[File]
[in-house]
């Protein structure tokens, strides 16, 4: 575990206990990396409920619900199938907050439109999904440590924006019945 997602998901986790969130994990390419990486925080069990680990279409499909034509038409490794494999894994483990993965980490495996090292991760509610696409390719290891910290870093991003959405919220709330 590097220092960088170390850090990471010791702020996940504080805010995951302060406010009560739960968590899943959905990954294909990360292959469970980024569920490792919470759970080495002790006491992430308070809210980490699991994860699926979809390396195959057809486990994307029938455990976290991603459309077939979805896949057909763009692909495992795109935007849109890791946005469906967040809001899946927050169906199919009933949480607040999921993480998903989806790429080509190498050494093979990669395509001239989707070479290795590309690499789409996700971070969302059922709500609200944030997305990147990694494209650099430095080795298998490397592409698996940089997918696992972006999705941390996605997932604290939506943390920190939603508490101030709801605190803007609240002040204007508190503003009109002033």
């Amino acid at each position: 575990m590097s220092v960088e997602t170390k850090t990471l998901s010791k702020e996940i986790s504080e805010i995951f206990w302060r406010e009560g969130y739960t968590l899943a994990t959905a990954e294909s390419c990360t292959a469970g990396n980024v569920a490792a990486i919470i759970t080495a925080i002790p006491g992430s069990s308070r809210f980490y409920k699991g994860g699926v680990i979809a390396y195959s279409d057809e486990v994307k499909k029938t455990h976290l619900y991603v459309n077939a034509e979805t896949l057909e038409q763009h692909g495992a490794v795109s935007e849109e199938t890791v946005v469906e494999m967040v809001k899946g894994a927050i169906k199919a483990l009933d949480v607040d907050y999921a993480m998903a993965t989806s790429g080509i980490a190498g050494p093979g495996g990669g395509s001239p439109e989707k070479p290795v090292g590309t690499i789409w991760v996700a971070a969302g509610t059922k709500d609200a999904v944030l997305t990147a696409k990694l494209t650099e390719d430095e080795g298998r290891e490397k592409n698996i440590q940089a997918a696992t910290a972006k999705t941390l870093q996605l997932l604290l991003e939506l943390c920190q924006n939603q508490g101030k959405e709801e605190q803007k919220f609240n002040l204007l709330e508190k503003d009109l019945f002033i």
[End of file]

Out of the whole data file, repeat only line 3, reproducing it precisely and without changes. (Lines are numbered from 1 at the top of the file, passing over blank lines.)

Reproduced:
């Amino acid at each position: 575990m590097s220092v960088e997602t170390k850090t990471l998901s010791k702020e996940i986790s504080e805010i995951f206990w302060r406010e009560g969130y739960t968590l899943a994990t959905a990954e294909s390419c990360t292959a469970g990396n980024v569920a490792a990486i919470i759970t080495a925080i002790p006491g992430s069990s308070r809210f980490y409920k699991g994860g699926v680990i979809a390396y195959s279409d057809e486990v994307k499909k029938t455990h976290l619900y991603v459309n077939a034509e979805t896949l057909e038409q763009h692909g495992a490794v795109s935007e849109e199938t890791v946005v469906e494999m967040v809001k899946g894994a927050i169906k199919a483990l009933d949480v607040d907050y999921a993480m998903a993965t989806s790429g080509i980490a190498g050494p093979g495996g990669g395509s001239p439109e989707k070479p290795v090292g590309t690499i789409w991760v996700a971070a969302g509610t059922k709500d609200a999904v944030l997305t990147a696409k990694l494209t650099e390719d430095e080795g298998r290891e490397k592409n698996i440590q940089a997918a696992t910290a972006k999705t941390l870093q996605l997932l604290l991003e939506l943390c920190q924006n939603q508490g101030k959405e709801e605190q803007k919220f609240n002040l204007l709330e508190k503003d009109l019945f002033i």